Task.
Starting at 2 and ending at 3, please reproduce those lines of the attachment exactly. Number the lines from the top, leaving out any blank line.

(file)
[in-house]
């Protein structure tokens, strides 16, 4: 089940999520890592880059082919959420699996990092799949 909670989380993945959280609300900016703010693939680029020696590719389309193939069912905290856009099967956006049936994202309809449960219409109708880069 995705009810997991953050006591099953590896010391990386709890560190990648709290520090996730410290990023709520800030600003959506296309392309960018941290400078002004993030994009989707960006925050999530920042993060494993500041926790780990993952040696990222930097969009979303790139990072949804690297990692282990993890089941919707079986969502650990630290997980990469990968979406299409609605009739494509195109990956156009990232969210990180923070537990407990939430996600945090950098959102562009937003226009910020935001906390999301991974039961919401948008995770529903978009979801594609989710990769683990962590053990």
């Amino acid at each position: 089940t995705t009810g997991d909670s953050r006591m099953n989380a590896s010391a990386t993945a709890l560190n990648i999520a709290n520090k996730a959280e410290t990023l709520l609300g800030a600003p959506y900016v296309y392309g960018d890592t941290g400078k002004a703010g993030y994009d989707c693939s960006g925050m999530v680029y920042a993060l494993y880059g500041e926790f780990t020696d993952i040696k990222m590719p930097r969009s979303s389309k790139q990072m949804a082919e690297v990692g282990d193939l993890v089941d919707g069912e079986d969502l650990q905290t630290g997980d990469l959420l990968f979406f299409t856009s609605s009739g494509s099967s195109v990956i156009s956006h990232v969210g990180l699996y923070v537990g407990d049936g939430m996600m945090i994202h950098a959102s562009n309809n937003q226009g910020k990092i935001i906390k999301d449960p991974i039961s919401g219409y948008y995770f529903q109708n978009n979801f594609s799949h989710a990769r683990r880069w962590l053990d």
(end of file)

């Protein structure tokens, strides 16, 4: 089940999520890592880059082919959420699996990092799949 909670989380993945959280609300900016703010693939680029020696590719389309193939069912905290856009099967956006049936994202309809449960219409109708880069 995705009810997991953050006591099953590896010391990386709890560190990648709290520090996730410290990023709520800030600003959506296309392309960018941290400078002004993030994009989707960006925050999530920042993060494993500041926790780990993952040696990222930097969009979303790139990072949804690297990692282990993890089941919707079986969502650990630290997980990469990968979406299409609605009739494509195109990956156009990232969210990180923070537990407990939430996600945090950098959102562009937003226009910020935001906390999301991974039961919401948008995770529903978009979801594609989710990769683990962590053990």
């Amino acid at each position: 089940t995705t009810g997991d909670s953050r006591m099953n989380a590896s010391a990386t993945a709890l560190n990648i999520a709290n520090k996730a959280e410290t990023l709520l609300g800030a600003p959506y900016v296309y392309g960018d890592t941290g400078k002004a703010g993030y994009d989707c693939s960006g925050m999530v680029y920042a993060l494993y880059g500041e926790f780990t020696d993952i040696k990222m590719p930097r969009s979303s389309k790139q990072m949804a082919e690297v990692g282990d193939l993890v089941d919707g069912e079986d969502l650990q905290t630290g997980d990469l959420l990968f979406f299409t856009s609605s009739g494509s099967s195109v990956i156009s956006h990232v969210g990180l699996y923070v537990g407990d049936g939430m996600m945090i994202h950098a959102s562009n309809n937003q226009g910020k990092i935001i906390k999301d449960p991974i039961s919401g219409y948008y995770f529903q109708n978009n979801f594609s799949h989710a990769r683990r880069w962590l053990d």